General characteristics of included patients
The age, gender, ward admitted to, type of mental disorder, and CCI did not differ significantly between the patients in the baseline and intervention phases (Table 1).
Occurrence rate of HAP in mental disorder patients in different wards
The rates of HAP occurrence in mental disorder patients in baseline and intervention phases are shown in Table 2 and Figure 1. HAP occurred in 178 patients in the baseline phase, of which 94 (52.81%) were in the closed ward. After intervention, the HAP rate reduced from 0.95 to 0.52% (P < 0.001). Specifically, the HAP rate reduced from 1.70 to 0.95% (P = 0.007) in the closed ward and reduced from 0.63 to 0.35% (P = 0.009) in the open ward. The hospital stay of patients was also significantly different between the baseline and intervention phases (P < 0.001).
Table 2. HAP rate and hospital stay in inpatients with mental disorders in total, closed ward, or open ward during the baseline and intervention phases.
Figure 1. HAP rate in inpatients with mental disorders in total, closed ward, or open ward during the baseline and intervention phases. (A) HAP rate (%) in patients in total, closed ward, or open ward during the baseline and intervention phases. (B) The HAP rate (per 1,000 days) in patients in total, closed ward, or open ward during the baseline and intervention phases. HAP, hospital-acquired pneumonia; Q, quarter.
Rate of HAP occurrence in patients with different types of mental disorders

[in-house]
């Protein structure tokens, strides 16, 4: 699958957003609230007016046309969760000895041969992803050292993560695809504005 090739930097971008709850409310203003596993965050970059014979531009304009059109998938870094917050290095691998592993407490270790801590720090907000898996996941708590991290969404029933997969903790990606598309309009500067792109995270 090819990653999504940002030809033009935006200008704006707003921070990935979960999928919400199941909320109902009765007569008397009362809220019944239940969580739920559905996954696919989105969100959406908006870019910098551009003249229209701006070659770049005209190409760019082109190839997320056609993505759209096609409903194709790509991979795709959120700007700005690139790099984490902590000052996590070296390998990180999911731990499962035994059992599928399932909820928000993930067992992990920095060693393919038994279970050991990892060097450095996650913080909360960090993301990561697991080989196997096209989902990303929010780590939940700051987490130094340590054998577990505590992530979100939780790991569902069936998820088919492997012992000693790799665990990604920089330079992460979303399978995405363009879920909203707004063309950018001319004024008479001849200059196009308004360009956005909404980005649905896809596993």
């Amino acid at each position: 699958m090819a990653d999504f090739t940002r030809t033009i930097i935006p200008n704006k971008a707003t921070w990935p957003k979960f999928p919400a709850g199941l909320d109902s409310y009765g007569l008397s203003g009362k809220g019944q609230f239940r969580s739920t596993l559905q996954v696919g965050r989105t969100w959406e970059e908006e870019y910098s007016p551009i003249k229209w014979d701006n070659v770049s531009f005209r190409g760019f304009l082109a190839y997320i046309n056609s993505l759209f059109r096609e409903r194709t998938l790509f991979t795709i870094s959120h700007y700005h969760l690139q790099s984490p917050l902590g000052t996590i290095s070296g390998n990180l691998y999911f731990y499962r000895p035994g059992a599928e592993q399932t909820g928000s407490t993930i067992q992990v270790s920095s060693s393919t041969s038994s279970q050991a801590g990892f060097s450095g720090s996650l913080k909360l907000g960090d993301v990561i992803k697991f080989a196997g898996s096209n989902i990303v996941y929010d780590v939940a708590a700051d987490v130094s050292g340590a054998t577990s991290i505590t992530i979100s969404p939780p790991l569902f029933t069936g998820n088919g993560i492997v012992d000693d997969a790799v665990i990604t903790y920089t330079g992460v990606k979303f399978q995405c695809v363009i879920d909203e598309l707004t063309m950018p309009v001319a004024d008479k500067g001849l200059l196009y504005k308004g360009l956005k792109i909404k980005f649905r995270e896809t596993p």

In the baseline phase, HAP occurred in 62 (34.83%), 72 (40.45%), 29 (16.29%), and 15 (8.43%) patients with schizophrenia spectrum, mood affective, organic mental, and other mental disorders, respectively. After intervention, the HAP rate reduced from 1.66 to 0.74% (P = 0.005) in patients with schizophrenia spectrum disorders and from 4.92 to 1.41% (P = 0.012) in the organic mental disorders (Table 3 and Figure 2).
Table 3. HAP rate and hospital stay in inpatients with different types of mental disorders during the baseline and intervention phases.
Figure 2. HAP rate in inpatients with different types of mental disorders during the baseline and intervention phases. (A) HAP rate (%) in patients with different types of mental disorders during the baseline and intervention phases. (B) HAP rate (per 1,000 days) in patients with different types of mental disorders during the baseline and intervention phases. Schizophrenia spectrum disorder (ICD-10 categories F20–F29; n = 5,613). Mood-affective disorder (ICD-10 categories F30–F39; n = 16,393). Organic mental disorders (ICD-10 categories F00–F09; n = 874). Others (ICD-10 categories F10–F19, F40–F48, F50–F59, F60–F69, F70–F79, F80–F89, F90–F98, F99; n = 5,533). HAP, hospital-acquired pneumonia; Q, quarter.
Rate of HAP occurrence in patients of different age groups
In the baseline phase, HAP occurred in 10 (5.62%), 85 (47.75%), 58 (32.58%), and 25 (14.04%) patients aged < 18 years, 18–44 years, 45–64 years, and ≥65 years, respectively. After intervention, the HAP rate reduced from 0.42 to 0% (P = 0.002) in patients aged <18 years, from 0.73 to 0.44% (P = 0.030) in patients aged 18–44 years, and from 2.82 to 1.11% (P = 0.045) in patients aged ≥65 years (Table 4 and Figure 3).